Feb. 13 (Bloomberg) -- Terrorist attacks on Colombia’s largest coal producer, Cerrejon, increased to a record last year as Marxist guerrillas step up an offensive against mining companies they say are looting the Andean nation’s wealth.
Cerrejon, jointly owned by BHP Billiton Ltd., Anglo American Plc. and Glencore Xstrata Plc., suffered eight rebel sabotage attacks last year, from six in 2012, according to Juan Carlos Restrepo, the venture’s vice president of public affairs. That included the most disruptive attack on a coal train in three decades.
“One of the attacks on the railway was the worst in our history,” Restrepo said yesterday in an interview in his Bogota office. “They usually derail around 11 freight cars. This one derailed forty-three.”
Guerrillas of the Revolutionary Armed Forces of Colombia, or FARC, are attacking mining and energy companies in a bid to undercut what the government calls a “locomotive” of economic growth. The FARC and other rebel groups attacked Colombian oil pipelines 259 times last year, a 72 percent increase over 2012 and the highest figure in more than a decade, according to the Ministry of Defense.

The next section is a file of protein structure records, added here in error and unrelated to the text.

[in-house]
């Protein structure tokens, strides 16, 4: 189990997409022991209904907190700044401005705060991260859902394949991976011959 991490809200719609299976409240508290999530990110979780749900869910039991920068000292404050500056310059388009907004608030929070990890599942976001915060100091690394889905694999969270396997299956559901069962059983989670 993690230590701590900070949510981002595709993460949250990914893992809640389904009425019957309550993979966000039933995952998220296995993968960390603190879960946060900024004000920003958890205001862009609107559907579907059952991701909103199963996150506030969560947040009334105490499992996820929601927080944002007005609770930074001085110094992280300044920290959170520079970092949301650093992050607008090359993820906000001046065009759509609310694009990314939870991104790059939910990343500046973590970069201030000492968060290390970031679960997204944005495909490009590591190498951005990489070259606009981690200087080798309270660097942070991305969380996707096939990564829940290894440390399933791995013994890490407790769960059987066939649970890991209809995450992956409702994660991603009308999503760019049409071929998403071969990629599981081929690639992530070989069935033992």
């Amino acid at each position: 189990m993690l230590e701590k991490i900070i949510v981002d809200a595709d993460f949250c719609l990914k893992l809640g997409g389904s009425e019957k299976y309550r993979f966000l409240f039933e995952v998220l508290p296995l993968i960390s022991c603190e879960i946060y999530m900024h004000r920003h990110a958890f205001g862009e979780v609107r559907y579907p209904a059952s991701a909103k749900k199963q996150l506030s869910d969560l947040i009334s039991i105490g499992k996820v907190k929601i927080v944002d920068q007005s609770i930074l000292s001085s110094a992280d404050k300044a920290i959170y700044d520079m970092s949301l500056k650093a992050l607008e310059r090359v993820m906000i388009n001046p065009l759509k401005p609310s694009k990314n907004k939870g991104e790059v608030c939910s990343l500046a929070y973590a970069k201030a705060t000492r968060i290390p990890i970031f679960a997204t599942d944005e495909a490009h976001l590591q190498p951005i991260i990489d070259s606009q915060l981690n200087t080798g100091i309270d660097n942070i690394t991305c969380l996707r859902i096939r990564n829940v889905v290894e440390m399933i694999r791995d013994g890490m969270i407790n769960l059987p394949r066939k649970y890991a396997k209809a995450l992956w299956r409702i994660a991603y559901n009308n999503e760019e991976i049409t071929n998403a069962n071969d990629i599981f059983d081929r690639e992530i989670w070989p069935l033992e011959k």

The government is currently holding peace talks with the FARC in Havana in a bid to end a five-decade civil conflict. In October 2012, the FARC’s chief negotiator, known by his alias “Ivan Marquez,” described the mining industry as “a demon of social and environmental destruction”.
A freight car costs $200,000 to repair, with 107,000 metric tons of coal left untransported for every day the train is unable to operate, the company said.
Security forces foiled a further 31 attempted attacks against the Cerrejon’s infrastructure in 2013, according to Restrepo.
Cerrejon produced 33 million tons of coal in 2013 and plans to increase production this year, Restrepo said.
Coal is Colombia’s largest export after oil. About a quarter of Europe’s coal imports comes from Colombia, which exported a total of 68 million tons in the first 11 months of last year.
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